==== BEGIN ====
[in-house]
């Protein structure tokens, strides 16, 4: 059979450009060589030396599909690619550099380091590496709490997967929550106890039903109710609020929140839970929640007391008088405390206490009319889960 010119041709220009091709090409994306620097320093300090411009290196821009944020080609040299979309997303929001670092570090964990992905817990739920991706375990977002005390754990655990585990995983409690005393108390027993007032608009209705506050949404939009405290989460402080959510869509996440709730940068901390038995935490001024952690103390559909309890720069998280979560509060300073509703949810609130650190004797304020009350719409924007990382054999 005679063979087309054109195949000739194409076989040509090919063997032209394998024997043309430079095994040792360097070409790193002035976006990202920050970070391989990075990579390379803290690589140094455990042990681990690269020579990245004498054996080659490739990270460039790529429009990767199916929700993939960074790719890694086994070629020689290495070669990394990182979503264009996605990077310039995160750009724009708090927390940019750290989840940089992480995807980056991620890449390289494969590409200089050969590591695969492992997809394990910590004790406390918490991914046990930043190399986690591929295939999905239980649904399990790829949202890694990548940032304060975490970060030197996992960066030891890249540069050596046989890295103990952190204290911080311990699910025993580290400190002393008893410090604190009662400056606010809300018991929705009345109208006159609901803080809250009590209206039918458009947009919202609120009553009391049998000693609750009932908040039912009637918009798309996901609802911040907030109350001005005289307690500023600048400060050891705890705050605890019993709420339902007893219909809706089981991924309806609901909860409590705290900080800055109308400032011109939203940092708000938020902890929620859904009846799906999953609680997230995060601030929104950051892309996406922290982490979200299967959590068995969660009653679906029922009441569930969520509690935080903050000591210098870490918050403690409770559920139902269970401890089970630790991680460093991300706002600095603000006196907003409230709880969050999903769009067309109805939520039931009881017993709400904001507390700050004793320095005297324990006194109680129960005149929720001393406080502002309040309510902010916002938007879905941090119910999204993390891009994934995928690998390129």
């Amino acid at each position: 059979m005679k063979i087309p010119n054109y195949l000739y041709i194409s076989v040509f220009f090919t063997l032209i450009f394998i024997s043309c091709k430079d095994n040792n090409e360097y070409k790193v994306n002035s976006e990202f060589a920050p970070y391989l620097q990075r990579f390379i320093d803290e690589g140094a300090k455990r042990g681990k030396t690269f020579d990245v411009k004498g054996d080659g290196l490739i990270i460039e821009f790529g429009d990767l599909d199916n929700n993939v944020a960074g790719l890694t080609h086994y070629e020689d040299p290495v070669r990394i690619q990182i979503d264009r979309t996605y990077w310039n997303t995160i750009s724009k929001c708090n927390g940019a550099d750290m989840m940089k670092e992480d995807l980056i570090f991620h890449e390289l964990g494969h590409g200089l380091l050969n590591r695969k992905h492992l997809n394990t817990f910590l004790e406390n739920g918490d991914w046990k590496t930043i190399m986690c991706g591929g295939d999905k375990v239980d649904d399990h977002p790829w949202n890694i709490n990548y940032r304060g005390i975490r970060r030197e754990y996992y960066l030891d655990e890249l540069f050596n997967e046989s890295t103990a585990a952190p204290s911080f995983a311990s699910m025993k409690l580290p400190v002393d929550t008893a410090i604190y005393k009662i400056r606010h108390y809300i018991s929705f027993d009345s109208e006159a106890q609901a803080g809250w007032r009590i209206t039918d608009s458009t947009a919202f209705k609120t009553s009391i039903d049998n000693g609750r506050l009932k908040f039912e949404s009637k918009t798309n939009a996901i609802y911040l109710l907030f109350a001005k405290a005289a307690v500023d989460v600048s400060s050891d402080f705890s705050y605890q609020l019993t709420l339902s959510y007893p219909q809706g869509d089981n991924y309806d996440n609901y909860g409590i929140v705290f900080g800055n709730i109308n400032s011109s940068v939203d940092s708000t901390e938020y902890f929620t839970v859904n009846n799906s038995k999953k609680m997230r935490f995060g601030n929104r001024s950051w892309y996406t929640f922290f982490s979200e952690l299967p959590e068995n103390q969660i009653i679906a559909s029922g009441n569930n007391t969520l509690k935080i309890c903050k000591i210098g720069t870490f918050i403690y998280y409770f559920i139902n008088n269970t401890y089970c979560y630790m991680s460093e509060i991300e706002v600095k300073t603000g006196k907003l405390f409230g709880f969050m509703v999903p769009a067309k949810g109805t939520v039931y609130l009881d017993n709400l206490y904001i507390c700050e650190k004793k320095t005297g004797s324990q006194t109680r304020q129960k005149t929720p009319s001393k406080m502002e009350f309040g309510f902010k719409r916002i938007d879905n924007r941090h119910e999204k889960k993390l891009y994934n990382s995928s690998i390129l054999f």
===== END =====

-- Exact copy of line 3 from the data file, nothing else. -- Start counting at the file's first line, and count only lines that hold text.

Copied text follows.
């Amino acid at each position: 059979m005679k063979i087309p010119n054109y195949l000739y041709i194409s076989v040509f220009f090919t063997l032209i450009f394998i024997s043309c091709k430079d095994n040792n090409e360097y070409k790193v994306n002035s976006e990202f060589a920050p970070y391989l620097q990075r990579f390379i320093d803290e690589g140094a300090k455990r042990g681990k030396t690269f020579d990245v411009k004498g054996d080659g290196l490739i990270i460039e821009f790529g429009d990767l599909d199916n929700n993939v944020a960074g790719l890694t080609h086994y070629e020689d040299p290495v070669r990394i690619q990182i979503d264009r979309t996605y990077w310039n997303t995160i750009s724009k929001c708090n927390g940019a550099d750290m989840m940089k670092e992480d995807l980056i570090f991620h890449e390289l964990g494969h590409g200089l380091l050969n590591r695969k992905h492992l997809n394990t817990f910590l004790e406390n739920g918490d991914w046990k590496t930043i190399m986690c991706g591929g295939d999905k375990v239980d649904d399990h977002p790829w949202n890694i709490n990548y940032r304060g005390i975490r970060r030197e754990y996992y960066l030891d655990e890249l540069f050596n997967e046989s890295t103990a585990a952190p204290s911080f995983a311990s699910m025993k409690l580290p400190v002393d929550t008893a410090i604190y005393k009662i400056r606010h108390y809300i018991s929705f027993d009345s109208e006159a106890q609901a803080g809250w007032r009590i209206t039918d608009s458009t947009a919202f209705k609120t009553s009391i039903d049998n000693g609750r506050l009932k908040f039912e949404s009637k918009t798309n939009a996901i609802y911040l109710l907030f109350a001005k405290a005289a307690v500023d989460v600048s400060s050891d402080f705890s705050y605890q609020l019993t709420l339902s959510y007893p219909q809706g869509d089981n991924y309806d996440n609901y909860g409590i929140v705290f900080g800055n709730i109308n400032s011109s940068v939203d940092s708000t901390e938020y902890f929620t839970v859904n009846n799906s038995k999953k609680m997230r935490f995060g601030n929104r001024s950051w892309y996406t929640f922290f982490s979200e952690l299967p959590e068995n103390q969660i009653i679906a559909s029922g009441n569930n007391t969520l509690k935080i309890c903050k000591i210098g720069t870490f918050i403690y998280y409770f559920i139902n008088n269970t401890y089970c979560y630790m991680s460093e509060i991300e706002v600095k300073t603000g006196k907003l405390f409230g709880f969050m509703v999903p769009a067309k949810g109805t939520v039931y609130l009881d017993n709400l206490y904001i507390c700050e650190k004793k320095t005297g004797s324990q006194t109680r304020q129960k005149t929720p009319s001393k406080m502002e009350f309040g309510f902010k719409r916002i938007d879905n924007r941090h119910e999204k889960k993390l891009y994934n990382s995928s690998i390129l054999f």